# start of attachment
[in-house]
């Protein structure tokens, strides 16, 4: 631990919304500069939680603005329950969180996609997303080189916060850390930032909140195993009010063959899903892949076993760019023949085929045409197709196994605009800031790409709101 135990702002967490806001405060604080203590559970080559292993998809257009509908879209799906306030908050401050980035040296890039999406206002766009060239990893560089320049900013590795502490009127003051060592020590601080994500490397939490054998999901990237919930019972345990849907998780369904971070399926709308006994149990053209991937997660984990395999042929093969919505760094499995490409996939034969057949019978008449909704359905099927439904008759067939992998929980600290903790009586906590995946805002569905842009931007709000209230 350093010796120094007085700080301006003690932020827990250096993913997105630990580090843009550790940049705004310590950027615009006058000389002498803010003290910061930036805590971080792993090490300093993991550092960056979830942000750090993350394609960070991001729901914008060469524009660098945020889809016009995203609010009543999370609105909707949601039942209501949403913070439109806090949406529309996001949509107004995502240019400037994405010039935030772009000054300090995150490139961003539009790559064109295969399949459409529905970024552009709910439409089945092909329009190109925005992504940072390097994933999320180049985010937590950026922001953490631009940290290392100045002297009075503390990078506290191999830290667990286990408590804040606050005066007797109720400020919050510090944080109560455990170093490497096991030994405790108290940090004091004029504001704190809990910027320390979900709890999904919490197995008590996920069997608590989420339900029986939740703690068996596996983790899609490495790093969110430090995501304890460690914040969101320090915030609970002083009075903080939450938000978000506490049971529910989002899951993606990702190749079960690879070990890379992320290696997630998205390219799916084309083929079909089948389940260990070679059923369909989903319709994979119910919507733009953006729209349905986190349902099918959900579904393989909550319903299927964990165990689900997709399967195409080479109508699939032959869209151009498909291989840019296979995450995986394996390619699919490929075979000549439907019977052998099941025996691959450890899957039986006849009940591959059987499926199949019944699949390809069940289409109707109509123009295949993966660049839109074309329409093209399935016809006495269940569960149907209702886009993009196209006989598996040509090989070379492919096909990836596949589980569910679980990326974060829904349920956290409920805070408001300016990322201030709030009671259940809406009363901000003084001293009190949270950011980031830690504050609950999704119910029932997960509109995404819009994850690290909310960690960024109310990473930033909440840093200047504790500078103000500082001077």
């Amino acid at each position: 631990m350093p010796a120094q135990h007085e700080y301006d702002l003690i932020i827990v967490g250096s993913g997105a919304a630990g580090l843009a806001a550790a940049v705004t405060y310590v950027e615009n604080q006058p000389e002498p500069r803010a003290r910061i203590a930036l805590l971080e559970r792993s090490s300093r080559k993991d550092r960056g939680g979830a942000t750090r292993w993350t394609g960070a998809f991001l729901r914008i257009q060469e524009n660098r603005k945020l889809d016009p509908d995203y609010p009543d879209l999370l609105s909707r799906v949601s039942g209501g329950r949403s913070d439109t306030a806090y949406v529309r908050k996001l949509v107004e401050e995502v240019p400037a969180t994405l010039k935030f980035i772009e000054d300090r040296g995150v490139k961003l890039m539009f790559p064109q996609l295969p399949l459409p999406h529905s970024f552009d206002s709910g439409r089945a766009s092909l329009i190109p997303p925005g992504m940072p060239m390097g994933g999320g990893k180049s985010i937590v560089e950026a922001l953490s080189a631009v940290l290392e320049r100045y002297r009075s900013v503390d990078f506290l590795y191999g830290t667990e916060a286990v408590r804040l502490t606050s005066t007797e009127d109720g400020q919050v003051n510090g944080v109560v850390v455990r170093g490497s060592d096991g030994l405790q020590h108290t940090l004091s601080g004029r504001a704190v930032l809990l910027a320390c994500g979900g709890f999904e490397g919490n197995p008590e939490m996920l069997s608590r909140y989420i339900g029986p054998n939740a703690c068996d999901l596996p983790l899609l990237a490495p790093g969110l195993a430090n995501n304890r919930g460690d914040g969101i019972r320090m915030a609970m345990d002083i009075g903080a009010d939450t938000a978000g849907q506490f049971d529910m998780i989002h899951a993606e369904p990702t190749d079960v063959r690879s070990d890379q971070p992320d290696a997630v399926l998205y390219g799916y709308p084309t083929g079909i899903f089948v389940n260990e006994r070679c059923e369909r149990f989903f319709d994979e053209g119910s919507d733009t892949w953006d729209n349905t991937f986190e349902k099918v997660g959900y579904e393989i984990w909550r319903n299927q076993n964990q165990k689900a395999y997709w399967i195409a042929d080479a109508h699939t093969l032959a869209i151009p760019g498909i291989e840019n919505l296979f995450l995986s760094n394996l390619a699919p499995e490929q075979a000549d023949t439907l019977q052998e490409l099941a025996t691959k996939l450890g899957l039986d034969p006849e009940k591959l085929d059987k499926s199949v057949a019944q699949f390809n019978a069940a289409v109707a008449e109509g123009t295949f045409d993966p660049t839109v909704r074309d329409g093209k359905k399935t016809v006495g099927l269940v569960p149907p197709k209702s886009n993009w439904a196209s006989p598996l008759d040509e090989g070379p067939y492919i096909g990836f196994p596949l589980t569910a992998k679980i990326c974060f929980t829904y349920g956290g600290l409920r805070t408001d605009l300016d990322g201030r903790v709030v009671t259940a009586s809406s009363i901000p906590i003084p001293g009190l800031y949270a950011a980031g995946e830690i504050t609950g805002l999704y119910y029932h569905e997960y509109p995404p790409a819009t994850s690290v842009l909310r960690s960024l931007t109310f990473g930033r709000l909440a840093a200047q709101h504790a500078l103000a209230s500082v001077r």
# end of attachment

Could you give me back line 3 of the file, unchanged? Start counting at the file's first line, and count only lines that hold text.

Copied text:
């Amino acid at each position: 631990m350093p010796a120094q135990h007085e700080y301006d702002l003690i932020i827990v967490g250096s993913g997105a919304a630990g580090l843009a806001a550790a940049v705004t405060y310590v950027e615009n604080q006058p000389e002498p500069r803010a003290r910061i203590a930036l805590l971080e559970r792993s090490s300093r080559k993991d550092r960056g939680g979830a942000t750090r292993w993350t394609g960070a998809f991001l729901r914008i257009q060469e524009n660098r603005k945020l889809d016009p509908d995203y609010p009543d879209l999370l609105s909707r799906v949601s039942g209501g329950r949403s913070d439109t306030a806090y949406v529309r908050k996001l949509v107004e401050e995502v240019p400037a969180t994405l010039k935030f980035i772009e000054d300090r040296g995150v490139k961003l890039m539009f790559p064109q996609l295969p399949l459409p999406h529905s970024f552009d206002s709910g439409r089945a766009s092909l329009i190109p997303p925005g992504m940072p060239m390097g994933g999320g990893k180049s985010i937590v560089e950026a922001l953490s080189a631009v940290l290392e320049r100045y002297r009075s900013v503390d990078f506290l590795y191999g830290t667990e916060a286990v408590r804040l502490t606050s005066t007797e009127d109720g400020q919050v003051n510090g944080v109560v850390v455990r170093g490497s060592d096991g030994l405790q020590h108290t940090l004091s601080g004029r504001a704190v930032l809990l910027a320390c994500g979900g709890f999904e490397g919490n197995p008590e939490m996920l069997s608590r909140y989420i339900g029986p054998n939740a703690c068996d999901l596996p983790l899609l990237a490495p790093g969110l195993a430090n995501n304890r919930g460690d914040g969101i019972r320090m915030a609970m345990d002083i009075g903080a009010d939450t938000a978000g849907q506490f049971d529910m998780i989002h899951a993606e369904p990702t190749d079960v063959r690879s070990d890379q971070p992320d290696a997630v399926l998205y390219g799916y709308p084309t083929g079909i899903f089948v389940n260990e006994r070679c059923e369909r149990f989903f319709d994979e053209g119910s919507d733009t892949w953006d729209n349905t991937f986190e349902k099918v997660g959900y579904e393989i984990w909550r319903n299927q076993n964990q165990k689900a395999y997709w399967i195409a042929d080479a109508h699939t093969l032959a869209i151009p760019g498909i291989e840019n919505l296979f995450l995986s760094n394996l390619a699919p499995e490929q075979a000549d023949t439907l019977q052998e490409l099941a025996t691959k996939l450890g899957l039986d034969p006849e009940k591959l085929d059987k499926s199949v057949a019944q699949f390809n019978a069940a289409v109707a008449e109509g123009t295949f045409d993966p660049t839109v909704r074309d329409g093209k359905k399935t016809v006495g099927l269940v569960p149907p197709k209702s886009n993009w439904a196209s006989p598996l008759d040509e090989g070379p067939y492919i096909g990836f196994p596949l589980t569910a992998k679980i990326c974060f929980t829904y349920g956290g600290l409920r805070t408001d605009l300016d990322g201030r903790v709030v009671t259940a009586s809406s009363i901000p906590i003084p001293g009190l800031y949270a950011a980031g995946e830690i504050t609950g805002l999704y119910y029932h569905e997960y509109p995404p790409a819009t994850s690290v842009l909310r960690s960024l931007t109310f990473g930033r709000l909440a840093a200047q709101h504790a500078l103000a209230s500082v001077r």